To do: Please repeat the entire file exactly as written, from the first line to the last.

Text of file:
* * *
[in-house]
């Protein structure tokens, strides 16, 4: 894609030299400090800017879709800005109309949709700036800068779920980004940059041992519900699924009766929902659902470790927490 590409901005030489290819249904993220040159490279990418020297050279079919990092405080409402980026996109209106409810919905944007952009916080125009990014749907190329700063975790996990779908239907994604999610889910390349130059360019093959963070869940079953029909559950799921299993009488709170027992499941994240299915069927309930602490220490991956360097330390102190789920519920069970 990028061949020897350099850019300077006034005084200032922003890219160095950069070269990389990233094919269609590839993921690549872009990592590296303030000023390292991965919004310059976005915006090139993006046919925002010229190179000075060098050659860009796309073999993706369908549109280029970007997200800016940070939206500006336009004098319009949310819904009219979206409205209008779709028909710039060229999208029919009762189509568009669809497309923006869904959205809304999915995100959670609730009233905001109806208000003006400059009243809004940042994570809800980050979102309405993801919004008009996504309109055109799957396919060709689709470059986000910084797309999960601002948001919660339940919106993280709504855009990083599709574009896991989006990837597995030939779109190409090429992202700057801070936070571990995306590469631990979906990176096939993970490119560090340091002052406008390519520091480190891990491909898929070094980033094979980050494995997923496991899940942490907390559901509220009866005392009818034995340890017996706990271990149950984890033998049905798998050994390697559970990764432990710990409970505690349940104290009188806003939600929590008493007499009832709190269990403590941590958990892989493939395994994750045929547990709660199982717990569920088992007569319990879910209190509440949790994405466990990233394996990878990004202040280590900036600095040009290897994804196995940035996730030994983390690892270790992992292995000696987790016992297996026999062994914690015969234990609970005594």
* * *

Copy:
[in-house]
């Protein structure tokens, strides 16, 4: 894609030299400090800017879709800005109309949709700036800068779920980004940059041992519900699924009766929902659902470790927490 590409901005030489290819249904993220040159490279990418020297050279079919990092405080409402980026996109209106409810919905944007952009916080125009990014749907190329700063975790996990779908239907994604999610889910390349130059360019093959963070869940079953029909559950799921299993009488709170027992499941994240299915069927309930602490220490991956360097330390102190789920519920069970 990028061949020897350099850019300077006034005084200032922003890219160095950069070269990389990233094919269609590839993921690549872009990592590296303030000023390292991965919004310059976005915006090139993006046919925002010229190179000075060098050659860009796309073999993706369908549109280029970007997200800016940070939206500006336009004098319009949310819904009219979206409205209008779709028909710039060229999208029919009762189509568009669809497309923006869904959205809304999915995100959670609730009233905001109806208000003006400059009243809004940042994570809800980050979102309405993801919004008009996504309109055109799957396919060709689709470059986000910084797309999960601002948001919660339940919106993280709504855009990083599709574009896991989006990837597995030939779109190409090429992202700057801070936070571990995306590469631990979906990176096939993970490119560090340091002052406008390519520091480190891990491909898929070094980033094979980050494995997923496991899940942490907390559901509220009866005392009818034995340890017996706990271990149950984890033998049905798998050994390697559970990764432990710990409970505690349940104290009188806003939600929590008493007499009832709190269990403590941590958990892989493939395994994750045929547990709660199982717990569920088992007569319990879910209190509440949790994405466990990233394996990878990004202040280590900036600095040009290897994804196995940035996730030994983390690892270790992992292995000696987790016992297996026999062994914690015969234990609970005594």